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Heated glass: a multi-comfort solution

In rare cases glazing products can still set themselves apart by providing significant comfort in some cases. It is the case of heated glass.


Glazing has undergone a transformation

If there is one product everyone has at home and that everyone “gets” it’s glazing. “Ah yes, you have good insulation! That’s double glazing! “. Who has never said this whilst tapping on the window with their index finger?

Because yes, glazing has made great leaps forward in recent years. Our old houses all had single glazing and we were a long way from the many technological advances that have paved the way to the current glazing landscape.

These days glazing is bespoke. Every requirement has a solution in the form of a type of glazing or combinations thereof. Whether thermal, soundproofing, visual or all of these at the same time, there are solutions.

But did you know that for a number of years now your glazing has had the ability to turn itself into a heat source?

Heated glass, what’s that?

No, it’s not malapropism, we are indeed talking about glazing that produces its own heat, and not through the action of the sun or other external sources.
So, how does it work?

Heated glass is designed as double or triple glazing. In practice, an (invisible) layer of metal oxide is coated on the inside of the glass (face 3). This glass is tempered to make it highly resistant.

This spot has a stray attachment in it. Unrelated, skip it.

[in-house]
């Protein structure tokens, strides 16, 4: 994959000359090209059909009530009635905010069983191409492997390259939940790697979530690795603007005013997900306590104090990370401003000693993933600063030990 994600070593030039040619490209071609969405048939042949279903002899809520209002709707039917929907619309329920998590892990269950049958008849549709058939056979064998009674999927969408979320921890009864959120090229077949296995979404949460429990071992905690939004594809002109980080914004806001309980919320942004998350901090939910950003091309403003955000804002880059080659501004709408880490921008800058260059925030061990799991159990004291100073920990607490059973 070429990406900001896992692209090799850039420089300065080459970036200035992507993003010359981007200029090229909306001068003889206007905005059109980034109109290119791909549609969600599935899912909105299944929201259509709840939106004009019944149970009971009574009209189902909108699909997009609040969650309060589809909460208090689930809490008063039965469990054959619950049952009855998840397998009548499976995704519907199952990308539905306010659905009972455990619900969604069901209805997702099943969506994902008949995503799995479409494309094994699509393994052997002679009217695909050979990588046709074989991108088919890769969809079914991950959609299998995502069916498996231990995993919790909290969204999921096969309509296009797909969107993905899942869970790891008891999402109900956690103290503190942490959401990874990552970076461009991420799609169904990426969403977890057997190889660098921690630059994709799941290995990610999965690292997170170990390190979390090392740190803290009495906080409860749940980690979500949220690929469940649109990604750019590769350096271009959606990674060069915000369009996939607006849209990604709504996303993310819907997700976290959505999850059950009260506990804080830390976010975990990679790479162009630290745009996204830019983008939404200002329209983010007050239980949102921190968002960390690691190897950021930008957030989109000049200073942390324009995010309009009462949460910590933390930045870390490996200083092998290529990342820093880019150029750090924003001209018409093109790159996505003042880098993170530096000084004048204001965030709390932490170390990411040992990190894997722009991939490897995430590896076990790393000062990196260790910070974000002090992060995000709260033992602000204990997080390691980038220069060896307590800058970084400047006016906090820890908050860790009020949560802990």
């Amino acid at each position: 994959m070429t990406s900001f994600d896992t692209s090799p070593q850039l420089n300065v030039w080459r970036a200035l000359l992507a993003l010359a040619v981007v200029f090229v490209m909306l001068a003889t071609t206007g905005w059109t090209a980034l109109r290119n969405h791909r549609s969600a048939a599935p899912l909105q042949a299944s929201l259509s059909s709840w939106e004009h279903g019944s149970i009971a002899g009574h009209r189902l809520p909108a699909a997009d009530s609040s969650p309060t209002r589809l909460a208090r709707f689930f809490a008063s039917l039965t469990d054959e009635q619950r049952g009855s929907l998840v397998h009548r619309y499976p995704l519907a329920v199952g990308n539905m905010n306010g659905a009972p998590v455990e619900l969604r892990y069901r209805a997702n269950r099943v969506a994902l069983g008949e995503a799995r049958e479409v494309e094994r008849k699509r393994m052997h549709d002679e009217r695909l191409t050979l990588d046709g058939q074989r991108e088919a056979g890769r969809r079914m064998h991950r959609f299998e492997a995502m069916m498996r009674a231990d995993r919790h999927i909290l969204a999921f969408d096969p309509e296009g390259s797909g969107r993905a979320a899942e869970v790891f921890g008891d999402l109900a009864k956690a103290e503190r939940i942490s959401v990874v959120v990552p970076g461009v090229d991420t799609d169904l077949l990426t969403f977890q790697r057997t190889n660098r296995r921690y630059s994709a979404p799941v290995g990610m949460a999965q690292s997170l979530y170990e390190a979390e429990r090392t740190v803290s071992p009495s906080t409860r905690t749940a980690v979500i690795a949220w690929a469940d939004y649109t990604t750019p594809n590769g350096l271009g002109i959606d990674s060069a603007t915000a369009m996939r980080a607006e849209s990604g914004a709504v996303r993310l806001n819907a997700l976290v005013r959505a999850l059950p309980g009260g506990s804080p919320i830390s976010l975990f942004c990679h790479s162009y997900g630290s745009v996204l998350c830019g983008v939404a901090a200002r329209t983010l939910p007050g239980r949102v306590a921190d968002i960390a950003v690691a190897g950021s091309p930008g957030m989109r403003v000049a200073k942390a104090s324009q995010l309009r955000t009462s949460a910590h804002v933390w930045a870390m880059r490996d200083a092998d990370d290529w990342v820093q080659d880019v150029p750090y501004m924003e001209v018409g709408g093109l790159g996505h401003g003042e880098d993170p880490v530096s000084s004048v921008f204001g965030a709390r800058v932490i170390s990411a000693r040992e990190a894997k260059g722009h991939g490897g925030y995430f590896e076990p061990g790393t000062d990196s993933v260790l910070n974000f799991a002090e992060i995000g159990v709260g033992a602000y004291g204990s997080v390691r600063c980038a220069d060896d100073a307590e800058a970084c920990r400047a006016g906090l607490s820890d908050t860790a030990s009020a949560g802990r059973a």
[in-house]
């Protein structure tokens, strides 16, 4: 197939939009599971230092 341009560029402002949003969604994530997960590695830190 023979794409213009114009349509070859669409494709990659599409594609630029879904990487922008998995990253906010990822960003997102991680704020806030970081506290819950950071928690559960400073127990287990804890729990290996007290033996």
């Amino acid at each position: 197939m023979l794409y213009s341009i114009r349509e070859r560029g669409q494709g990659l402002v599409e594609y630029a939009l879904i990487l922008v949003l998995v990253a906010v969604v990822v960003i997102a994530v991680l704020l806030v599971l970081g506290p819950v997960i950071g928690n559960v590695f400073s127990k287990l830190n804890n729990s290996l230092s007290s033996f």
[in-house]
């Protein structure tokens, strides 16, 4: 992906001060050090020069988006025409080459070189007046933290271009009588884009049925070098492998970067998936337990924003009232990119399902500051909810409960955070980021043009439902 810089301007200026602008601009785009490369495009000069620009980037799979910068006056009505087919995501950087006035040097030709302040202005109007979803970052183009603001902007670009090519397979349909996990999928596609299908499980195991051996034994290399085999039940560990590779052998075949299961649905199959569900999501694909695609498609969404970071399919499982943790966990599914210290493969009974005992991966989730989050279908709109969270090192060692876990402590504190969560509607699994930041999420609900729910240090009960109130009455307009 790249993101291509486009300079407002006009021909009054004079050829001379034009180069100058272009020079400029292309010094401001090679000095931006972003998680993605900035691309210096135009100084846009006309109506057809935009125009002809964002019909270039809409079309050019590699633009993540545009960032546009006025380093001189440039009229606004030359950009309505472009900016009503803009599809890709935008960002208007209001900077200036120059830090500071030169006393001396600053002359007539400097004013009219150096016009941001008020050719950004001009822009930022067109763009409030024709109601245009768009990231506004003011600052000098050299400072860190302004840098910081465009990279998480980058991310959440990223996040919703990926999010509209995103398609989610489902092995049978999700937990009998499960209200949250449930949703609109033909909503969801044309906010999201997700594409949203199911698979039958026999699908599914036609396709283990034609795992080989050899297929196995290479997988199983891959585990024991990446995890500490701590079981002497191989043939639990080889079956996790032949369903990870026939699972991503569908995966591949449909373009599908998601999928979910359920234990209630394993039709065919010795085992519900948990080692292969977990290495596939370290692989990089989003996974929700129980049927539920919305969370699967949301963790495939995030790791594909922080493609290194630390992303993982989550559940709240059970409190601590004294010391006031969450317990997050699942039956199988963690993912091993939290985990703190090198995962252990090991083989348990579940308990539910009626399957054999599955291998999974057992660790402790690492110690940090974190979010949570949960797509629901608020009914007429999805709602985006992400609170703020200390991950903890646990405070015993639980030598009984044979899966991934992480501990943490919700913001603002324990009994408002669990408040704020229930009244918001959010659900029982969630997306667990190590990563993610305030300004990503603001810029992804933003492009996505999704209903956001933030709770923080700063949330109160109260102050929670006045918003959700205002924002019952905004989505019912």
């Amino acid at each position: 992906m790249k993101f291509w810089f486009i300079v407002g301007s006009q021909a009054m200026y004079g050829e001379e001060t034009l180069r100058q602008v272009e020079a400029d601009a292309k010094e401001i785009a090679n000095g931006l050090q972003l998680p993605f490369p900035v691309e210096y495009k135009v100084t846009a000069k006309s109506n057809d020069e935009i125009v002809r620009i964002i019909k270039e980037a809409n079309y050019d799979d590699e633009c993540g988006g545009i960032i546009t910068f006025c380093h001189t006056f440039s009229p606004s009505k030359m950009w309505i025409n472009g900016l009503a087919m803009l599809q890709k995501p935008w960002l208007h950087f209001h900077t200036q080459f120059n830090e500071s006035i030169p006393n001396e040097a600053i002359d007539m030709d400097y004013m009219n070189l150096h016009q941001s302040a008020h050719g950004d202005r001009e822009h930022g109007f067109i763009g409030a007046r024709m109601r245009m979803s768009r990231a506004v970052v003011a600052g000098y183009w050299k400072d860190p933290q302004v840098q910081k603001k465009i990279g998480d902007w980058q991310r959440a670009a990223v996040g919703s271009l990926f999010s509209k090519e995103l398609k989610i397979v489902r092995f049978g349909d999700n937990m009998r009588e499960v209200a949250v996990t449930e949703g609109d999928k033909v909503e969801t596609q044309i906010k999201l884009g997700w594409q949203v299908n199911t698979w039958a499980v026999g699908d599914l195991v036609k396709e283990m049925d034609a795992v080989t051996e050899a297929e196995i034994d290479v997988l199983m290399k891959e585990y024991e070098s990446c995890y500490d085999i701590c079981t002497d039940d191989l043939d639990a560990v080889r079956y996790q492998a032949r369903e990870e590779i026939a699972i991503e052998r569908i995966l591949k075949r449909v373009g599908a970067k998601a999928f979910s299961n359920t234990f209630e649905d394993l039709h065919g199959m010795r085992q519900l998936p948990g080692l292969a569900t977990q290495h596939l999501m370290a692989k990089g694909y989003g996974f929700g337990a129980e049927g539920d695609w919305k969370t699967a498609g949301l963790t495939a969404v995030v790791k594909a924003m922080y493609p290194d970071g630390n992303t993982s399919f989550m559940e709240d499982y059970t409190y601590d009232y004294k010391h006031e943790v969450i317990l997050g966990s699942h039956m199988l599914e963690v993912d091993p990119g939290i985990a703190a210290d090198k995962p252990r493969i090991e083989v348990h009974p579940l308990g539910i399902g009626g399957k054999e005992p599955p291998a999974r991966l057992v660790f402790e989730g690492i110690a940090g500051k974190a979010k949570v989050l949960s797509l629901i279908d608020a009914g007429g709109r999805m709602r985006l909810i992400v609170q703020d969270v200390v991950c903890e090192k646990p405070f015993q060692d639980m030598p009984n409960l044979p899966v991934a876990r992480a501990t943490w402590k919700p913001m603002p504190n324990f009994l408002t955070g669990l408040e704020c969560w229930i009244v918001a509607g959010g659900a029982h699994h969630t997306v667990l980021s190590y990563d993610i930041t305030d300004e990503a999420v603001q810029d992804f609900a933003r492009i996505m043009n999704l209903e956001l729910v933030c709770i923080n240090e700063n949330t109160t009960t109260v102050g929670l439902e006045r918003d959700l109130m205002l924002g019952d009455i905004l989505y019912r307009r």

Finally, low voltage electricity is passed through this coating so that the glass acts as a resistor and generates heat (see diagram). On face 2, a low emission coating is applied to prevent the heat from escaping and send it back inside the room to fulfil its function.

The power source is, of course, concealed within the frame, making it invisible.


What are the applications?

Heated glass meets a number of requirements.  Here is a list:

  • Thermal : obviously, its prime function is to heat, so it can be used as extra heating or as main heating. The warmth experienced is, on average, 2°C higher than with traditional heating. Moreover, it eliminates cold walls
  • Visual: heated glass eliminates the condensation and steamed up windows, thus giving a completely clear field of vision
  • Health: as it is not a traditional convector, it does not produce air currents and as such prevents the movement of dust. It also prevents the appearance of condensation, and therefore of any mildew.
  • Economical: it can result in turning your main home heating down by 2 or 3°C. Generally, reducing heating by one degree a year results in annual savings of around 7%. As such, heated glass can reduce your heating bill by around 14 to 21%, although heated glass running costs should be deducted from this figure. It should be noted that it requires no upkeep, which also represents a saving.

Once you understand all the possibilities offered by heated class, you can imagine many applications. In the early days, it was mostly installed by businesses as a luxury product in hotels, museums, airports etc. But now it is starting to become popular among private customers, particularly with the increased popularity of verandas, bay windows etc.

We can also envisage glass slabs particularly in very cold geographical regions, in the mountains for example. What a luxury to be able to enjoy the mountain view without condensation, tucked up in the warmth of your chalet, apartment or house!


Technical specifications

Check out the technical specifications of heated glass by downloading the technical documentation.